6 posts • Page 1 of 1
- Posts: 2460
- Joined: Sat Mar 29, 2008 4:19 pm
RC is the one thing that kept me from a 170. No matter how much I practiced, and no matter how many methods I tried to apply, my score was always constant in that section. LG can be improved once you learn the method, but its tough to improve how you read and remember small bits of information in RC. "Doomed" is a highly relative term. I knew RC would keep me out of the 170's. Is that considered "doomed"? I don't think so. If you are great at LG, and good enough at LR, you allow for at least a little slip room on RC.
- Posts: 445
- Joined: Sun Aug 02, 2009 10:51 pm
It depends on what steps you have already taken in order to try to boost your RC score. How do you approach each RC section? I missed 17 on my diagnostic RC. I got that down to a -1 on a recent Preptest. You just have to learn what method works best for you. My score increased dramatically simply by taking more time to read the passages.
- Posts: 1415
- Joined: Sun Nov 01, 2009 9:42 pm
Practice. There isn't a method here but to read and read and read. Read brief dense articles (The Economist is a decent source) and afterwards try to summarize the relevant points. And do lots of timed sections. You may not end up with a perfect score, but you'll maximize your personal potential.
- Posts: 658
- Joined: Tue Dec 29, 2009 12:47 pm
jks289 wrote:Practice. There isn't a method here but to read and read and read. Read brief dense articles (The Economist is a decent source) and afterwards try to summarize the relevant points. And do lots of timed sections. You may not end up with a perfect score, but you'll maximize your personal potential.
Took me about twice as long to see results for RC as the others. Still managed to improve.
- Posts: 143
- Joined: Sat Jan 30, 2010 6:58 pm
JSIM462 wrote:I have improved in every section but RC. I don't know, but it is really killing my score. HELP!
Advice is appreciated.
Here's what I said in another thread:
dynomite wrote:I skim the questions (VERY quickly) first. Yes, there are those who say that this is a waste of time, as you'll need to read them again anyway. But for me:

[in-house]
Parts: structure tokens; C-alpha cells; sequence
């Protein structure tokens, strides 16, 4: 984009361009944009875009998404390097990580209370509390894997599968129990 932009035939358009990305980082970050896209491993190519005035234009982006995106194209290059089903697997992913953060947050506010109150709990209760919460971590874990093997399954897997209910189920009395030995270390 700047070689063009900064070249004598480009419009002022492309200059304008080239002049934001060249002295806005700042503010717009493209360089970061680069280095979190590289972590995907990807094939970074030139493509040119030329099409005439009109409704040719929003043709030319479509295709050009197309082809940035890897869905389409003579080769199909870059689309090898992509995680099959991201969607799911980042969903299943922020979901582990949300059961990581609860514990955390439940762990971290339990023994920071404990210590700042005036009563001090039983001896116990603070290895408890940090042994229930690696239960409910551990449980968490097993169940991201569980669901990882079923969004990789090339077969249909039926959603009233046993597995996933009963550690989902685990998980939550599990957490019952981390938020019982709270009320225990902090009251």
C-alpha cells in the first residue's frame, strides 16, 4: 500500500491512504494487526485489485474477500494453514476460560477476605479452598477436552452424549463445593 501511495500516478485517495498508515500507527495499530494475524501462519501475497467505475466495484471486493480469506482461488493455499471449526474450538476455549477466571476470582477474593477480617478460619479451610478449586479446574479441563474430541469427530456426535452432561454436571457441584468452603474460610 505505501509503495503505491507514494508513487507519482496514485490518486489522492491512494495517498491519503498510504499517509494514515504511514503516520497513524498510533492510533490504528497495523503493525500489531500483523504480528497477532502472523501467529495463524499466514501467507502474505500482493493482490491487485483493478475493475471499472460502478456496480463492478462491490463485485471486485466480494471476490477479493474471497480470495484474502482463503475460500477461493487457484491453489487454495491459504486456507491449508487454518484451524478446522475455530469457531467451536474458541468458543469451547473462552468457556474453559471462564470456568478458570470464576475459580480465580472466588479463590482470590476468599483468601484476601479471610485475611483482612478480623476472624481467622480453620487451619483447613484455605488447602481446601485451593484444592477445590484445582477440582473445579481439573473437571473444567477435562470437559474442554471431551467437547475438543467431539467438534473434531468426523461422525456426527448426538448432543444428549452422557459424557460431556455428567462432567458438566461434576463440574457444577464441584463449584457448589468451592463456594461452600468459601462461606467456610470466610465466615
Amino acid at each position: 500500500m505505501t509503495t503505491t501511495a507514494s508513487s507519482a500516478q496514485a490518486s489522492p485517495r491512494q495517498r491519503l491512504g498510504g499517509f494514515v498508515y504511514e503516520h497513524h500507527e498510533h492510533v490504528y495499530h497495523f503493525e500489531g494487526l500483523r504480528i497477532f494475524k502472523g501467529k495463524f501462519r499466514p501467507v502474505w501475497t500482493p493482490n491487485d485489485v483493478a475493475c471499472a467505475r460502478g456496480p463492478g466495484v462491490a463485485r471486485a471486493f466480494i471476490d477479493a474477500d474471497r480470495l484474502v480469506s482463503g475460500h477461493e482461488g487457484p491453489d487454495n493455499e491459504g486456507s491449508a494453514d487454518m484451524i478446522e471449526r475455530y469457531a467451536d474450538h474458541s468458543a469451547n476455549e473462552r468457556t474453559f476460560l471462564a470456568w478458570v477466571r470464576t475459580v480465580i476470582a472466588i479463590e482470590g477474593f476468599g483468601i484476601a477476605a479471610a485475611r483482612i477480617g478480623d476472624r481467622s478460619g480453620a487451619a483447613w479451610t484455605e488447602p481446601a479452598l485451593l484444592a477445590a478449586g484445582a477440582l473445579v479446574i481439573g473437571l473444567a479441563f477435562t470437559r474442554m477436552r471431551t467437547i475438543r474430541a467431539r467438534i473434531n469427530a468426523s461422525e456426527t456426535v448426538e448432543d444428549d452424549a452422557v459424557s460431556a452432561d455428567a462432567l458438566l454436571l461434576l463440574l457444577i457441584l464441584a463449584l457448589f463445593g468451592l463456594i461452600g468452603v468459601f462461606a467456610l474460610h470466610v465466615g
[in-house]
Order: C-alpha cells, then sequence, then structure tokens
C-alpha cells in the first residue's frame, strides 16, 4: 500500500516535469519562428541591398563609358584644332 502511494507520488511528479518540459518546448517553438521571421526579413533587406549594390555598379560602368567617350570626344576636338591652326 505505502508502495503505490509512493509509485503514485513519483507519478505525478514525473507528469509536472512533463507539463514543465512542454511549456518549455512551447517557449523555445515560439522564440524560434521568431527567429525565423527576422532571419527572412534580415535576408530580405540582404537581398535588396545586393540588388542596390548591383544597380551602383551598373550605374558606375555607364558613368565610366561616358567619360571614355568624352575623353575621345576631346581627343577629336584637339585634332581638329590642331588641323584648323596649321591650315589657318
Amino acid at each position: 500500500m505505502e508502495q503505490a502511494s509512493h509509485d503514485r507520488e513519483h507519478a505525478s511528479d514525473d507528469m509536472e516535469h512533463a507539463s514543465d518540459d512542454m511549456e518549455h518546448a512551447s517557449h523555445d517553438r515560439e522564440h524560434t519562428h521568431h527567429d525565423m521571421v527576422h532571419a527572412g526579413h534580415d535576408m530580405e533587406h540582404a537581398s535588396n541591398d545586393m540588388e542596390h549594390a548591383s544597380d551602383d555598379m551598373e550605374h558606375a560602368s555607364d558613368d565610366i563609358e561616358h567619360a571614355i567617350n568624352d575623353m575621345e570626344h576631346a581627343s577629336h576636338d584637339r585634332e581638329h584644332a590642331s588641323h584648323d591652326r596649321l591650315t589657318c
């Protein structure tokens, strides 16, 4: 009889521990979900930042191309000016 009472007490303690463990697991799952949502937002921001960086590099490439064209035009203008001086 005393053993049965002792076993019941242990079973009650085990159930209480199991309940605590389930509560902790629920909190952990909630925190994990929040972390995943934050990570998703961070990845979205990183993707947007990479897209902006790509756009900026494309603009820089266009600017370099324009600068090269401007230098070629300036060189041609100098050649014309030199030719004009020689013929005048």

1) Most obviously, I get a sense of the topic and the information I'll need to extract from the passage.
2) I get a sense of the main point by seeing what most of the questions are asking about, which helps focus my reading on those areas that deal with the general theme of the questions.
3) Any questions that contain line references ("Which of the following is closest in meaning to the phrase 'blah blah blah' as used on line 35") I star the lines ahead of time so I know to pay close attention when reading. (and can often answer the question immediately when I get to that part of the passage, saving a lot of time)
4) This helps with those "The author mentions each of the following as an example of the XXX EXCEPT" questions which normally take forever. I know to pay attention to those examples and number them 1-4 when reading, making it very easy to reference come question time.
I can see how, for some, this strategy wouldn't help, but for me it's worth spending 15 seconds ahead of time to save up to 60 seconds afterwards.
Also, some on here have had a lot of success by skipping the passage with the fewest questions altogether.
1) Even just skipping a passage with 6 questions and bubbling in 6 Ds, you are statistically very likely to get at least 1 of those questions correct.
2) All of a sudden have almost 12 minutes per passage for the other 3 -- PLENTY of time to read, diagram and answer questions.
In other words, you can still get 20+ correct answers on a RC section even when you skip a passage.